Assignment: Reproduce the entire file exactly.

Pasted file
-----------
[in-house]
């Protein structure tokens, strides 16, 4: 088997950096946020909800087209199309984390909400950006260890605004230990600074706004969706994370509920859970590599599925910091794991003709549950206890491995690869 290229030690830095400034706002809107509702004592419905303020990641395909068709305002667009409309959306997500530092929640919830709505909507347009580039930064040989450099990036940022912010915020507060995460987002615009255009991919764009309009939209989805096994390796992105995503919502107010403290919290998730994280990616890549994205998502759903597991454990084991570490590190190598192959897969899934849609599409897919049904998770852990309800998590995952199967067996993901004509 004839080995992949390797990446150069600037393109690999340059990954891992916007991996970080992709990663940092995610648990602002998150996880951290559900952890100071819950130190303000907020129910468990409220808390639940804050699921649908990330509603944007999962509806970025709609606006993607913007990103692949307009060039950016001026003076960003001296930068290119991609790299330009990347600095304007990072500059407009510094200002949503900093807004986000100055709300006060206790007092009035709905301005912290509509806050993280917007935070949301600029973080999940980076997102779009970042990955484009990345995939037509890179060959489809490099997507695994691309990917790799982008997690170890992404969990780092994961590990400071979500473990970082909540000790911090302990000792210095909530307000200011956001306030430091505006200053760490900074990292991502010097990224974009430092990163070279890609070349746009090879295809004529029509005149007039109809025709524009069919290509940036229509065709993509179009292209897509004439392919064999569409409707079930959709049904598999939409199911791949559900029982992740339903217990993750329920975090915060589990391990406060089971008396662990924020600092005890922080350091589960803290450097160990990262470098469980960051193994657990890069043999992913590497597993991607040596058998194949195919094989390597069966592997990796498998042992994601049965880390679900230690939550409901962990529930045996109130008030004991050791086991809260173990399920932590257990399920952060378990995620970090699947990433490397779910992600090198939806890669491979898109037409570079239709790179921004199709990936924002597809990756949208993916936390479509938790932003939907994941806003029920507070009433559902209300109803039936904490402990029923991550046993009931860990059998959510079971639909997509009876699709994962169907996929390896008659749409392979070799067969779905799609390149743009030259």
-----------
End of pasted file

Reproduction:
[in-house]
């Protein structure tokens, strides 16, 4: 088997950096946020909800087209199309984390909400950006260890605004230990600074706004969706994370509920859970590599599925910091794991003709549950206890491995690869 290229030690830095400034706002809107509702004592419905303020990641395909068709305002667009409309959306997500530092929640919830709505909507347009580039930064040989450099990036940022912010915020507060995460987002615009255009991919764009309009939209989805096994390796992105995503919502107010403290919290998730994280990616890549994205998502759903597991454990084991570490590190190598192959897969899934849609599409897919049904998770852990309800998590995952199967067996993901004509 004839080995992949390797990446150069600037393109690999340059990954891992916007991996970080992709990663940092995610648990602002998150996880951290559900952890100071819950130190303000907020129910468990409220808390639940804050699921649908990330509603944007999962509806970025709609606006993607913007990103692949307009060039950016001026003076960003001296930068290119991609790299330009990347600095304007990072500059407009510094200002949503900093807004986000100055709300006060206790007092009035709905301005912290509509806050993280917007935070949301600029973080999940980076997102779009970042990955484009990345995939037509890179060959489809490099997507695994691309990917790799982008997690170890992404969990780092994961590990400071979500473990970082909540000790911090302990000792210095909530307000200011956001306030430091505006200053760490900074990292991502010097990224974009430092990163070279890609070349746009090879295809004529029509005149007039109809025709524009069919290509940036229509065709993509179009292209897509004439392919064999569409409707079930959709049904598999939409199911791949559900029982992740339903217990993750329920975090915060589990391990406060089971008396662990924020600092005890922080350091589960803290450097160990990262470098469980960051193994657990890069043999992913590497597993991607040596058998194949195919094989390597069966592997990796498998042992994601049965880390679900230690939550409901962990529930045996109130008030004991050791086991809260173990399920932590257990399920952060378990995620970090699947990433490397779910992600090198939806890669491979898109037409570079239709790179921004199709990936924002597809990756949208993916936390479509938790932003939907994941806003029920507070009433559902209300109803039936904490402990029923991550046993009931860990059998959510079971639909997509009876699709994962169907996929390896008659749409392979070799067969779905799609390149743009030259």